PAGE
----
11. Pain site [ Time Frame: Pre, 9 weeks after randomization (post assessment), 6 months follow-up (6 months and 9 weeks after randomization), 24 months follow-up (24 months and 9 weeks after randomization) ]
    A self-report checklist (yes/no) of nine sites on the body where one can experience pain.

  12. Alcohol use disorders identification test - consumption , AUDIT-C [ Time Frame: Pre, 9 weeks after randomization (post assessment), 6 months follow-up (6 months and 9 weeks after randomization), 24 months follow-up (24 months and 9 weeks after randomization) ]
    The AUDIT-C scale comprises of three items and will be used to assess the frequency and quantity of alcohol consumption where higher scores indicate higher levels of use.

  13. Body Mass Index [ Time Frame: Pre, 9 weeks after randomization (post assessment), 6 months follow-up (6 months and 9 weeks after randomization), 24 months follow-up (24 months and 9 weeks after randomization) ]
    Height will be recorded at baseline and weight will be recorded at baseline, post-intervention, 6 and 24 months to allow estimation of body mass index (kg/m^2) at these time points.

  14. Physical activity [ Time Frame: Pre, 9 weeks after randomization (post assessment), 6 months follow-up (6 months and 9 weeks after randomization), 24 months follow-up (24 months and 9 weeks after randomization) ]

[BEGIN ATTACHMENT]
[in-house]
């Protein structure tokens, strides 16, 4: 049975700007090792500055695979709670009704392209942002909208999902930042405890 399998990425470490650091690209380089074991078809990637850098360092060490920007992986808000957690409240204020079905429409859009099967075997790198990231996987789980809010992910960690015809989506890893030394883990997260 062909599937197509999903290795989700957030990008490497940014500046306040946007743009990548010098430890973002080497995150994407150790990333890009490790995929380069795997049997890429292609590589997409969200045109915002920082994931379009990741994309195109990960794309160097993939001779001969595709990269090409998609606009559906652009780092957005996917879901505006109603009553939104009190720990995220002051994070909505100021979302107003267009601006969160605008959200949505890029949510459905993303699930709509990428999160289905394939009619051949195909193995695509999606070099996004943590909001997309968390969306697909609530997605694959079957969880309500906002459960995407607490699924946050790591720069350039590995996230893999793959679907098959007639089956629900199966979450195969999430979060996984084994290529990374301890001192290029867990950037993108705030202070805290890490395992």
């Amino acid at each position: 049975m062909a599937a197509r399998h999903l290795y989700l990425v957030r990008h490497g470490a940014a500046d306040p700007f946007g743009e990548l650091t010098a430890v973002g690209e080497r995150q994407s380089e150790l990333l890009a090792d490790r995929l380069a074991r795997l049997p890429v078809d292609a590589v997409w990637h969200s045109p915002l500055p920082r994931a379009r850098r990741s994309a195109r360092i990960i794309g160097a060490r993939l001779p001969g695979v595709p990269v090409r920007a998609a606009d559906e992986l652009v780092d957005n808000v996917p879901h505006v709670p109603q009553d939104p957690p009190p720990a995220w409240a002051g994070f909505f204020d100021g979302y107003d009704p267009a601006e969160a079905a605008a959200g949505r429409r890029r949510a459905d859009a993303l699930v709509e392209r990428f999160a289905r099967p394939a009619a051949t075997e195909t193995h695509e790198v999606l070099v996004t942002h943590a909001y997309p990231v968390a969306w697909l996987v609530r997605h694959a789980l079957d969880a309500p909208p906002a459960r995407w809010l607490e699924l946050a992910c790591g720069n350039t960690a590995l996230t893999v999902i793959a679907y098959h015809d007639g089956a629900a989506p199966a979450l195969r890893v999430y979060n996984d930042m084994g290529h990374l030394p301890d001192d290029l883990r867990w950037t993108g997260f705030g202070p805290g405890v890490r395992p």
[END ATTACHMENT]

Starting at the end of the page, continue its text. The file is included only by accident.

Level of self-reported physical activity is measured using six items (from the HUNT study) that assess frequency, intensity and duration of the activity.

  15. National Insurance Administration (NIA) [ Time Frame: Pre intervention, 12 months and 9 weeks after randomization, and 24 months and 9 weeks after randomization ]
    Objective data on days with sick leave will be determined with data from the NIA, a national Norwegian registry which records all periods of sick leave >13 days, as well as information on all disability pension awards.

  16. Norwegian Patient Registry (NPR) [ Time Frame: Pre intervention, 12 months and 9 weeks after randomization, and 24 months and 9 weeks after randomization ]
    Objective data on the use and type of specialist health care services will be determined using the NPR, a national Norwegian registry which contains information about all patients who are waiting for, or have received treatment, as outpatients in the specialist health service. The data retrieved from the NPR include diagnoses (according to ICD-10 criteria), name of health care provider, service use (e.g. outpatient appointments) and hospital admission and discharge dates.